mack341

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You're drawing a stretched conclusion on an already stretched conclusion. Determinism is only related to athesism/religion in the sense that some religious views are against it; for example a god couldve easily started a deterministic universe. Its like saying evolution is strongly linked to atheism despite most religious leaders accepting evolution as a real phenomena. THEN you go on to say that Marxism comes in to play here because Marx was an atheist, which is true but not the main point of Marxism, which is a set of economic and political theories.
Hold on a sec...

We agree Karl Marx was an atheist, religion does affect both political and economic policy, I never said it was the main point of Marxism but it is an important element. [The communists murdered thousands of priests in russia, sacked and destroyed churches, why bother if denying religion wasn't a part of marxist theory?]

Materialism is generally accepted as atheist, therefore Marx was a materialist. Is materialism linked to determinism ?

atheism > materialism > determinism
 
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mack341

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In addition to my post above I found this:

Marx and Economic Determinism

There are two different but related senses of determinism in Marxist thought. The first is historical determinism or materialism, according to which the course of history is to be explained through material or economic causes. The second is Marx's theory that what he calls the economic ‘base’ of a society, which consists in the modes and relations of economic production, somehow ‘determines’ a ‘superstructure’ of laws, politics, religion, and other ideological beliefs. Marx claimed to be offering not just another social philosophy or philosophy of history, but an actual science with deterministic laws that made it possible to predict the coming proletarian revolution in the most advanced capitalist economies.


Taken from science direct website, written by Warren Schmaus professor of philosophy illinois institute of technology
 
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mack341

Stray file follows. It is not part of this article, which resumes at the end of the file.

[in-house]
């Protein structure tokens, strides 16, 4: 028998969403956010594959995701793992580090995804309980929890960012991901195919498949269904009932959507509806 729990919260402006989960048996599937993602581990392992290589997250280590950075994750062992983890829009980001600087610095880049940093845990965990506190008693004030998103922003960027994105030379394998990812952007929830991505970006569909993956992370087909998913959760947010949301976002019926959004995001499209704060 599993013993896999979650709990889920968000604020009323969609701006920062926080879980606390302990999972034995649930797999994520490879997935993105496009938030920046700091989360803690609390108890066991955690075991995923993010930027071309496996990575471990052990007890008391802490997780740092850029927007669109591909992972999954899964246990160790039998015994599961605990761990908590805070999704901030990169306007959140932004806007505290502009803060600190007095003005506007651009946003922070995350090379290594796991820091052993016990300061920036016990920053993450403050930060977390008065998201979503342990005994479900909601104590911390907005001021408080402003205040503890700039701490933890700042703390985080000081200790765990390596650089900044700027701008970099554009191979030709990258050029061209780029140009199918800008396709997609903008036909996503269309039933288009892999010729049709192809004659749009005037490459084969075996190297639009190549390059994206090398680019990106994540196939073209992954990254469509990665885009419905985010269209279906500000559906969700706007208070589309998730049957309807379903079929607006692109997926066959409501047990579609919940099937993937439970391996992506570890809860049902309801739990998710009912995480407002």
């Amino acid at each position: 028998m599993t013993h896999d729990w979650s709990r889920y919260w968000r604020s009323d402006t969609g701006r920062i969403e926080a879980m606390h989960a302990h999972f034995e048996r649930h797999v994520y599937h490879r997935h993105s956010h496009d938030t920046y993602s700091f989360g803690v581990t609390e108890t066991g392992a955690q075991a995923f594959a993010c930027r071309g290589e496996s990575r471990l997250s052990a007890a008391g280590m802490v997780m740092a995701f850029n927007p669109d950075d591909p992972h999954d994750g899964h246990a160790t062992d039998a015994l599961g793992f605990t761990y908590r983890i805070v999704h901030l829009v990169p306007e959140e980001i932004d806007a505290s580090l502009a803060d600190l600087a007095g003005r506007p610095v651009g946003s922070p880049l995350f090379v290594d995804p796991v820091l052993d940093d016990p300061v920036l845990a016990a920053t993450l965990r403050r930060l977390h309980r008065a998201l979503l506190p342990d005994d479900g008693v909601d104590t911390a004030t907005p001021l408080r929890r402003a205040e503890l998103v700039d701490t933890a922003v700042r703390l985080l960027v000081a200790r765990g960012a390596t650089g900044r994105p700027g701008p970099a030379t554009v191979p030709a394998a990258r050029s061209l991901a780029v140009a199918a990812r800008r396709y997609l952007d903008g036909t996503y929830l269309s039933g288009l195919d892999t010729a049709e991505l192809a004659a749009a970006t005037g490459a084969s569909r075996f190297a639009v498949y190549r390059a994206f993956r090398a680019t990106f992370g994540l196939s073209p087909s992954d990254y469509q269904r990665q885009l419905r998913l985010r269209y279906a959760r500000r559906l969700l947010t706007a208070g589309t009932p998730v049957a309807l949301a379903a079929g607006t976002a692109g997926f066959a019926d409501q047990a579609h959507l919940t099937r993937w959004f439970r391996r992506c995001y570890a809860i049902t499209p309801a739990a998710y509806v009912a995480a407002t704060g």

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I think commie Karl would've been against gambling, according to wikipedia's article gambling in russia:

"At the end of 1927, the People’s Commissar of the Interior presented a report devoted to gambling and the gaming business existing at that time to the RSFSR SPC. The main idea voiced through the report was that its incompatibility of an idle, bourgeois pastime with the true spirit of the working proletariat. And, regardless of the rather modest figures in the gaming sector (for example, only 4 small gaming houses operated in Leningrad at that time), the key prohibitive provisions in the report were approved. All this led to a ban on the opening of gambling houses in worker districts, it was followed by a ban on gambling in the entire districts, and later, on May 8, 1928, by the resolution of the USSR SPC, all Soviet Republics were instructed, the reasons not being explained, "to take measures on the immediate closure of any facilities for card games, roulette, lotto and other kinds of gambling".
 

mack341

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Apparently..." The first slot machines which appeared in the country quite lawfully, were installed only in 1988 in hotels which were part of the USSR" this was for foreign tourists, I dread to think how low the rtp was or how compensated they were :eek: talk about rigged :laugh:
 
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DavidShush

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Are these issues related to the philosophy of 'materialism' [karl marx was big into that]
Only to the point that understanding physical things cause other physical things to happen. Cause and effect. Nothing to do with Marxism.
 

DavidShush

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Hold on a sec...

We agree Karl Marx was an atheist, religion does affect both political and economic policy, I never said it was the main point of Marxism but it is an important element. [The communists murdered thousands of priests in russia, sacked and destroyed churches, why bother if denying religion wasn't a part of marxist theory?]

Materialism is generally accepted as atheist, therefore Marx was a materialist. Is materialism linked to determinism ?

atheism > materialism > determinism
Atheism wasn't the reason people died anymore than a lack of belief in fairies would be a reason. A disbelief in god/fairies can't lead to an active belief about what should happen. It would require extra input to generate an active belief about something. There is no part of atheism that says to go harm non atheists. That would be an extra step based on a set of added beliefs.